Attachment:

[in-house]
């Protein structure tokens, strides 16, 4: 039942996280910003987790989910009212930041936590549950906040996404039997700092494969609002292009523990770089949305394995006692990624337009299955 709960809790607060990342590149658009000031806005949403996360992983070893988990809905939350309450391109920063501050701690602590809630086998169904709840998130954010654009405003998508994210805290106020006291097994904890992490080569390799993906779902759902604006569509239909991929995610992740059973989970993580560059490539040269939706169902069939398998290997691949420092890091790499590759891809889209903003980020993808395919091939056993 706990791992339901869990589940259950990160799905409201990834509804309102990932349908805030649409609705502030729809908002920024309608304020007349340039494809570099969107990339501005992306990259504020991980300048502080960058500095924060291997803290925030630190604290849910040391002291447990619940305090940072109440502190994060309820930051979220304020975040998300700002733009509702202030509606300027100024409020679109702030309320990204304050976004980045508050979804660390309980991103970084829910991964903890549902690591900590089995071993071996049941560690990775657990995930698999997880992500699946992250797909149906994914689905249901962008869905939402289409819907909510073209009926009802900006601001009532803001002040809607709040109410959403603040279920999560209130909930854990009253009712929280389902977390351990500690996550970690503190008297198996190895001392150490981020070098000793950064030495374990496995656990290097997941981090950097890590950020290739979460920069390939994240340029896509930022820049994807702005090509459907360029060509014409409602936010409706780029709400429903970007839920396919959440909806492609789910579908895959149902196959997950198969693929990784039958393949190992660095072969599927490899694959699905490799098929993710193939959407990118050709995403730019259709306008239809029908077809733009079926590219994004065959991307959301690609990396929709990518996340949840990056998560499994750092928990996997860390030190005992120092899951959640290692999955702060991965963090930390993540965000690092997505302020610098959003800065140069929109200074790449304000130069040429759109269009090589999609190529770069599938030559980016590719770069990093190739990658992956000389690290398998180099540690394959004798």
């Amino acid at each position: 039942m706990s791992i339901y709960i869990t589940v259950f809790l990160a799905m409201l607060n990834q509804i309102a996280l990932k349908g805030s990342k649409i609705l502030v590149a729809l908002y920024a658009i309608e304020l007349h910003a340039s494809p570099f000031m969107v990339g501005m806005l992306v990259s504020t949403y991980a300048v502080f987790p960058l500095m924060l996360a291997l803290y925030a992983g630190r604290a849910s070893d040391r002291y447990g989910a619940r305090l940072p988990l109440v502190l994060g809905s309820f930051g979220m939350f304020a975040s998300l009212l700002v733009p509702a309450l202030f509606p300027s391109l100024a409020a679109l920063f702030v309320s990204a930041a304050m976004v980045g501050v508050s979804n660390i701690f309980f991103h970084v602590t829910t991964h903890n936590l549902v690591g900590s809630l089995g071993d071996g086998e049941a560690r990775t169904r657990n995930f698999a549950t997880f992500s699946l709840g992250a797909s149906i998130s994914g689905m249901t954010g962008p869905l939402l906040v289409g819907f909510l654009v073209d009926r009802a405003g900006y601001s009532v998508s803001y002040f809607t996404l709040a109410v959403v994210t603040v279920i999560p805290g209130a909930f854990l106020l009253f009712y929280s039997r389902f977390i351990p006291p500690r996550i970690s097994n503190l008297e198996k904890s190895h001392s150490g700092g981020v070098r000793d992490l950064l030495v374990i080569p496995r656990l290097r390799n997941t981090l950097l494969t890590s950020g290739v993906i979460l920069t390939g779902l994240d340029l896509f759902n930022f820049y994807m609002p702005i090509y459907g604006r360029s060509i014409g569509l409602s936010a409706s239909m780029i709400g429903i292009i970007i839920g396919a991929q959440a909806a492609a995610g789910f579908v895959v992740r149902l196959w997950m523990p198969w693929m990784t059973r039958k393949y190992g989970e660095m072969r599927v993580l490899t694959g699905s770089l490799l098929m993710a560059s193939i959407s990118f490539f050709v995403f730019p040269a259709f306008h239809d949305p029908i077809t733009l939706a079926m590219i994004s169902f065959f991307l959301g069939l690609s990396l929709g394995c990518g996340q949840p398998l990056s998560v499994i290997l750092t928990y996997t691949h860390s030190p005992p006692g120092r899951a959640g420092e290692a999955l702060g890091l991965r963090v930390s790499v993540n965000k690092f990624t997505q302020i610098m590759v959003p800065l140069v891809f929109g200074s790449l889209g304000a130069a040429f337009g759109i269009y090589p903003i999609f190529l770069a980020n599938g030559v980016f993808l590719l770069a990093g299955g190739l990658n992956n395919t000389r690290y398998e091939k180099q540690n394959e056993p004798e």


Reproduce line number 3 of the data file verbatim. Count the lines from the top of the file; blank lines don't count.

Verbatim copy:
């Amino acid at each position: 039942m706990s791992i339901y709960i869990t589940v259950f809790l990160a799905m409201l607060n990834q509804i309102a996280l990932k349908g805030s990342k649409i609705l502030v590149a729809l908002y920024a658009i309608e304020l007349h910003a340039s494809p570099f000031m969107v990339g501005m806005l992306v990259s504020t949403y991980a300048v502080f987790p960058l500095m924060l996360a291997l803290y925030a992983g630190r604290a849910s070893d040391r002291y447990g989910a619940r305090l940072p988990l109440v502190l994060g809905s309820f930051g979220m939350f304020a975040s998300l009212l700002v733009p509702a309450l202030f509606p300027s391109l100024a409020a679109l920063f702030v309320s990204a930041a304050m976004v980045g501050v508050s979804n660390i701690f309980f991103h970084v602590t829910t991964h903890n936590l549902v690591g900590s809630l089995g071993d071996g086998e049941a560690r990775t169904r657990n995930f698999a549950t997880f992500s699946l709840g992250a797909s149906i998130s994914g689905m249901t954010g962008p869905l939402l906040v289409g819907f909510l654009v073209d009926r009802a405003g900006y601001s009532v998508s803001y002040f809607t996404l709040a109410v959403v994210t603040v279920i999560p805290g209130a909930f854990l106020l009253f009712y929280s039997r389902f977390i351990p006291p500690r996550i970690s097994n503190l008297e198996k904890s190895h001392s150490g700092g981020v070098r000793d992490l950064l030495v374990i080569p496995r656990l290097r390799n997941t981090l950097l494969t890590s950020g290739v993906i979460l920069t390939g779902l994240d340029l896509f759902n930022f820049y994807m609002p702005i090509y459907g604006r360029s060509i014409g569509l409602s936010a409706s239909m780029i709400g429903i292009i970007i839920g396919a991929q959440a909806a492609a995610g789910f579908v895959v992740r149902l196959w997950m523990p198969w693929m990784t059973r039958k393949y190992g989970e660095m072969r599927v993580l490899t694959g699905s770089l490799l098929m993710a560059s193939i959407s990118f490539f050709v995403f730019p040269a259709f306008h239809d949305p029908i077809t733009l939706a079926m590219i994004s169902f065959f991307l959301g069939l690609s990396l929709g394995c990518g996340q949840p398998l990056s998560v499994i290997l750092t928990y996997t691949h860390s030190p005992p006692g120092r899951a959640g420092e290692a999955l702060g890091l991965r963090v930390s790499v993540n965000k690092f990624t997505q302020i610098m590759v959003p800065l140069v891809f929109g200074s790449l889209g304000a130069a040429f337009g759109i269009y090589p903003i999609f190529l770069a980020n599938g030559v980016f993808l590719l770069a990093g299955g190739l990658n992956n395919t000389r690290y398998e091939k180099q540690n394959e056993p004798e």